How we change what others think, feel, believe and do
Opportunity, Temptation and Willpower
Some people fall into doing things they know are wrong, from stealing to adultery. In some ways they do not want to do these things, yet somehow they still do them. Here are three factors that can affect whether you are likely to be affected in this way.
Imagine you are sitting in the park when you see a wallet on the seat beside you. It seems to be bulging, and when you pick it up you can see there is a lot of money in it. You can look for a phone number in it. You can hand it in to the police. Or you could keep it. There is nobody around. This is opportunity. Or say you are working late at the office, and a rather attractive person starts flirting with you. Do you flirt back? This is another opportunity.
Opportunities to do things we know are wrong may present themselves to us at any time. They may be relatively easy things, such as driving faster than the speed limit. Or they may need more work, such as hacking into somebody else's computer or even robbing a bank.
The more opportunities we get, the more chance we have of doing wrong. Some people get a lot more opportunity, such as famous actors who get frequent offers of romance. If you live in a city, you may have more opportunity than if you live in a sparsely-populated part of the country. Sometimes people, wherever they are, do not have much opportunity appear before them, and so are less likely to be tempted and do something wrong.
An easy way of identifying this: Opportunity is contextual. It happens to us in the environment. Sure, we can work to increase or decrease opportunity, but most of the time it just presents itself to us.
When you have the opportunity, the next question is: are you tempted? When a person is propositioned by their much older boss, they may well be more embarrassed than tempted. But the other way around could be more tempting.
Temptation depends to some extend on such factors evolutionary pressures and desires. When I want something, I may be more tempted to take short-cuts or break rules. Temptation also may depend on the morals of the person, such that an opportunity is quickly and easily dismissed if it is seen as being wrong.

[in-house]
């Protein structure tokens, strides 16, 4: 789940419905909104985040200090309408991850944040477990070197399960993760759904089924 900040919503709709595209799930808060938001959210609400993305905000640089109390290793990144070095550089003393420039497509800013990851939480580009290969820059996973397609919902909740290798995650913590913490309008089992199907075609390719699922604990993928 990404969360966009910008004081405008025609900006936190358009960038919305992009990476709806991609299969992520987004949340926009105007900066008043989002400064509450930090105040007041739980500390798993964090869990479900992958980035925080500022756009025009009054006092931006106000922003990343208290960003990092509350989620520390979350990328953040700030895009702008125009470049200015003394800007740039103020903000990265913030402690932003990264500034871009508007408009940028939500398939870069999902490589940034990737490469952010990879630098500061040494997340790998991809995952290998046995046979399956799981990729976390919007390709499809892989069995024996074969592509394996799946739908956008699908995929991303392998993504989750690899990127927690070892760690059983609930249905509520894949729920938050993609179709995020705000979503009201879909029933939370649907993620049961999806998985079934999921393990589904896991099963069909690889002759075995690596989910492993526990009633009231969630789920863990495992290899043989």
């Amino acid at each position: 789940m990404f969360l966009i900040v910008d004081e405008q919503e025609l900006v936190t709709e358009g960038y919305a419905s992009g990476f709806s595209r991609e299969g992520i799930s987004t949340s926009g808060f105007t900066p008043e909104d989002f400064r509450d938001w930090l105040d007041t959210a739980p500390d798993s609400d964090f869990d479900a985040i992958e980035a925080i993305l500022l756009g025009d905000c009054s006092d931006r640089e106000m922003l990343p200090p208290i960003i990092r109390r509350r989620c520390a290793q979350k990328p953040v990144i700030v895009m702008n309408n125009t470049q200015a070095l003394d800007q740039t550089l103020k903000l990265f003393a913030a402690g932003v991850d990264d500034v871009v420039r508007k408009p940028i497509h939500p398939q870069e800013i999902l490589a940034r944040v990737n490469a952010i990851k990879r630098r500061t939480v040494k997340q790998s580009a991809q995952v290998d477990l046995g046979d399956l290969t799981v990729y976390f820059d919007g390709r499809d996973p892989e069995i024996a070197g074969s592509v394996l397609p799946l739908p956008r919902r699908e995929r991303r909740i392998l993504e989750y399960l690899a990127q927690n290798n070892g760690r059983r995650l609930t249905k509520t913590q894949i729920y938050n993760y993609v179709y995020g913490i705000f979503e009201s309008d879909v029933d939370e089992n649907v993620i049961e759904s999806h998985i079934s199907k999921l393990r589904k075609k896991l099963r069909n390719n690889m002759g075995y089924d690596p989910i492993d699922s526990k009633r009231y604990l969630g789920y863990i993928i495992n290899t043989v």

Temptation can also depend on whether we think we may or may not be caught, and the potential punishment we would receive. If we think we can almost certainly get away with something, the temptation may be far greater. This is one reason why people in rioting crowds may act in ways they would never do by themselves.
Some people have more tendency towards certain feelings, thoughts and actions, which may be caused by nature or nurture. For example it is known that angry parents can lead to children who easily become angry. Such people are more often tempted to show outbursts of anger than calmer others.
An easy way of identifying this: Temptation is unconscious. It is how we feel. We don't decide to be tempted. We just are.
Many of us are sorely tempted by all sorts of opportunities, but we resist that temptation. We see money and look for the owner. We may flirt gently but do not take things any further. We hold in our anger as we politely interact with annoying others. In other words, we use our willpower as a final means of not doing what we know we should not do.
Some temptations need a lot of willpower, for example offers of illicit romantic encounters or simply having another drink when your friends are buying. Other things need far less willpower, such as running across the road between the cars. Willpower needed is higher when desire is strong and when perceived risk is lower (and vice versa).
An easy way of identifying this: Willpower is conscious. It involves choice. It includes the decision whether to give in to temptation or to resist it.
And the big